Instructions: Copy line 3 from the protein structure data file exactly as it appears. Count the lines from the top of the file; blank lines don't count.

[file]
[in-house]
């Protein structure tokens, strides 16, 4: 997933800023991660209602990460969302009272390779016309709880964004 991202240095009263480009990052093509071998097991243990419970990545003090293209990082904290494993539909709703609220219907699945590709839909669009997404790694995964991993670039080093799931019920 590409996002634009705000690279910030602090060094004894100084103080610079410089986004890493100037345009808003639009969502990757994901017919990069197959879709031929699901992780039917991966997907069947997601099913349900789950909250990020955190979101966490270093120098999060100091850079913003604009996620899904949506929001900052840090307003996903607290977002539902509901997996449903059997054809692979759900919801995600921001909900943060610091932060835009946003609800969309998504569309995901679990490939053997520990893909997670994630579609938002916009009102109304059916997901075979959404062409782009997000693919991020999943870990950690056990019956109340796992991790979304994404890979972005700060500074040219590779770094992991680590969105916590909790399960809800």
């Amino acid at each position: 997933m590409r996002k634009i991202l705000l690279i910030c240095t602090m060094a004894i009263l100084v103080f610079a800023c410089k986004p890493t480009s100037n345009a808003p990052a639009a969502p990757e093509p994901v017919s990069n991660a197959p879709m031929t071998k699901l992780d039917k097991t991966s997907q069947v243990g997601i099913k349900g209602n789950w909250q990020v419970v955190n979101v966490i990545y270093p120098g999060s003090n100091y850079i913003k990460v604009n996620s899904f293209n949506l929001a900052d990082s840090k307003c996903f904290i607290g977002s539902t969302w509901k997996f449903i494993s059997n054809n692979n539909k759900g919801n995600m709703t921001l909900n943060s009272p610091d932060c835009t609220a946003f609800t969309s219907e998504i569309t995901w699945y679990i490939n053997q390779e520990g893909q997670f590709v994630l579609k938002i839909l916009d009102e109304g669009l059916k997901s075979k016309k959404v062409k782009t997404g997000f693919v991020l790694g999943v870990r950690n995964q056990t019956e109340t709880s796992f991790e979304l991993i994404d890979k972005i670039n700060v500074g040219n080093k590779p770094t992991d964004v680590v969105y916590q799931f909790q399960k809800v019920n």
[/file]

């Amino acid at each position: 997933m590409r996002k634009i991202l705000l690279i910030c240095t602090m060094a004894i009263l100084v103080f610079a800023c410089k986004p890493t480009s100037n345009a808003p990052a639009a969502p990757e093509p994901v017919s990069n991660a197959p879709m031929t071998k699901l992780d039917k097991t991966s997907q069947v243990g997601i099913k349900g209602n789950w909250q990020v419970v955190n979101v966490i990545y270093p120098g999060s003090n100091y850079i913003k990460v604009n996620s899904f293209n949506l929001a900052d990082s840090k307003c996903f904290i607290g977002s539902t969302w509901k997996f449903i494993s059997n054809n692979n539909k759900g919801n995600m709703t921001l909900n943060s009272p610091d932060c835009t609220a946003f609800t969309s219907e998504i569309t995901w699945y679990i490939n053997q390779e520990g893909q997670f590709v994630l579609k938002i839909l916009d009102e109304g669009l059916k997901s075979k016309k959404v062409k782009t997404g997000f693919v991020l790694g999943v870990r950690n995964q056990t019956e109340t709880s796992f991790e979304l991993i994404d890979k972005i670039n700060v500074g040219n080093k590779p770094t992991d964004v680590v969105y916590q799931f909790q399960k809800v019920n």